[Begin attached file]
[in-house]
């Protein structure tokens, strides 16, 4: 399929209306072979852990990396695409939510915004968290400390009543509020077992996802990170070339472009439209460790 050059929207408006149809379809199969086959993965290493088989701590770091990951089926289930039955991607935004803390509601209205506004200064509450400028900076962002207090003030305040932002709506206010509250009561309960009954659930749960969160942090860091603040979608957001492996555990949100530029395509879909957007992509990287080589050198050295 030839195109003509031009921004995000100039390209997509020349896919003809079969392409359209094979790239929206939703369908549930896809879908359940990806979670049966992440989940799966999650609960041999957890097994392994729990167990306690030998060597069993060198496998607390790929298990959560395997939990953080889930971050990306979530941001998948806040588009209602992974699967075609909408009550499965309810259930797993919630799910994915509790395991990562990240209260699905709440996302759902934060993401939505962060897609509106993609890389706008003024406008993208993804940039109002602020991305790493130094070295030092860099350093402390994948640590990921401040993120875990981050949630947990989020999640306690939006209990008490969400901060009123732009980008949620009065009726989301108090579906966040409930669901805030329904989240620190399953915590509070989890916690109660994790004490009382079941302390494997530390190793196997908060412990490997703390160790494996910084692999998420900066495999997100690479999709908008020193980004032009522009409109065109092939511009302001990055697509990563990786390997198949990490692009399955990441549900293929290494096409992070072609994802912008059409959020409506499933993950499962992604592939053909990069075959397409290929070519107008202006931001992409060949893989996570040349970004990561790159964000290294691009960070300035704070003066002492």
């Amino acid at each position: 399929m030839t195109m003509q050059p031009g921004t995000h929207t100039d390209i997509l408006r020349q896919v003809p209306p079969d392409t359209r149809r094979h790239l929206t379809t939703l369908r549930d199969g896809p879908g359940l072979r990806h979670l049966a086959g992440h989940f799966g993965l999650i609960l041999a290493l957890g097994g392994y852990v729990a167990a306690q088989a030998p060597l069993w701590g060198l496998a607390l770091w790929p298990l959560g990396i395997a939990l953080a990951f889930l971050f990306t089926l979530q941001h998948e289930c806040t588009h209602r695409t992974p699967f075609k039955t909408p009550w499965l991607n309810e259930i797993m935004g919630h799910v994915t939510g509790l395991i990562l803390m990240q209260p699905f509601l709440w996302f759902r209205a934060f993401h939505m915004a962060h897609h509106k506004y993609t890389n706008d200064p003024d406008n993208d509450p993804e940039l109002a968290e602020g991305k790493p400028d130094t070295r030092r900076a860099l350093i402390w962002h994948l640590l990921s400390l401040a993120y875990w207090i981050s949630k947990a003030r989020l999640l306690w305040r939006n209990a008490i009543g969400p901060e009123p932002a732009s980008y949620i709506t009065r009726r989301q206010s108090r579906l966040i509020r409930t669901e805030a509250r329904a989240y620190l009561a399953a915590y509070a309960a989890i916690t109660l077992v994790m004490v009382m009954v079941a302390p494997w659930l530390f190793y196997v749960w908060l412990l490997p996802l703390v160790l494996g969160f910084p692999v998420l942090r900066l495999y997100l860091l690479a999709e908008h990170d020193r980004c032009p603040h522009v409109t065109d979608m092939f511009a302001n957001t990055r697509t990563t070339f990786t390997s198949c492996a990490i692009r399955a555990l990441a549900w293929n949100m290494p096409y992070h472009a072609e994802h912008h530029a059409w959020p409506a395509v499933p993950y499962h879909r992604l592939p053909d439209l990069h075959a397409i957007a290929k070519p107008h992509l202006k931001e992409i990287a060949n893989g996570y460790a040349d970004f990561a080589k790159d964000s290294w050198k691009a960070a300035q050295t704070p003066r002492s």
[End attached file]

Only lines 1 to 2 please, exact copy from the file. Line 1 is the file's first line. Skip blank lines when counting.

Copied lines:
[in-house]
């Protein structure tokens, strides 16, 4: 399929209306072979852990990396695409939510915004968290400390009543509020077992996802990170070339472009439209460790 050059929207408006149809379809199969086959993965290493088989701590770091990951089926289930039955991607935004803390509601209205506004200064509450400028900076962002207090003030305040932002709506206010509250009561309960009954659930749960969160942090860091603040979608957001492996555990949100530029395509879909957007992509990287080589050198050295 030839195109003509031009921004995000100039390209997509020349896919003809079969392409359209094979790239929206939703369908549930896809879908359940990806979670049966992440989940799966999650609960041999957890097994392994729990167990306690030998060597069993060198496998607390790929298990959560395997939990953080889930971050990306979530941001998948806040588009209602992974699967075609909408009550499965309810259930797993919630799910994915509790395991990562990240209260699905709440996302759902934060993401939505962060897609509106993609890389706008003024406008993208993804940039109002602020991305790493130094070295030092860099350093402390994948640590990921401040993120875990981050949630947990989020999640306690939006209990008490969400901060009123732009980008949620009065009726989301108090579906966040409930669901805030329904989240620190399953915590509070989890916690109660994790004490009382079941302390494997530390190793196997908060412990490997703390160790494996910084692999998420900066495999997100690479999709908008020193980004032009522009409109065109092939511009302001990055697509990563990786390997198949990490692009399955990441549900293929290494096409992070072609994802912008059409959020409506499933993950499962992604592939053909990069075959397409290929070519107008202006931001992409060949893989996570040349970004990561790159964000290294691009960070300035704070003066002492």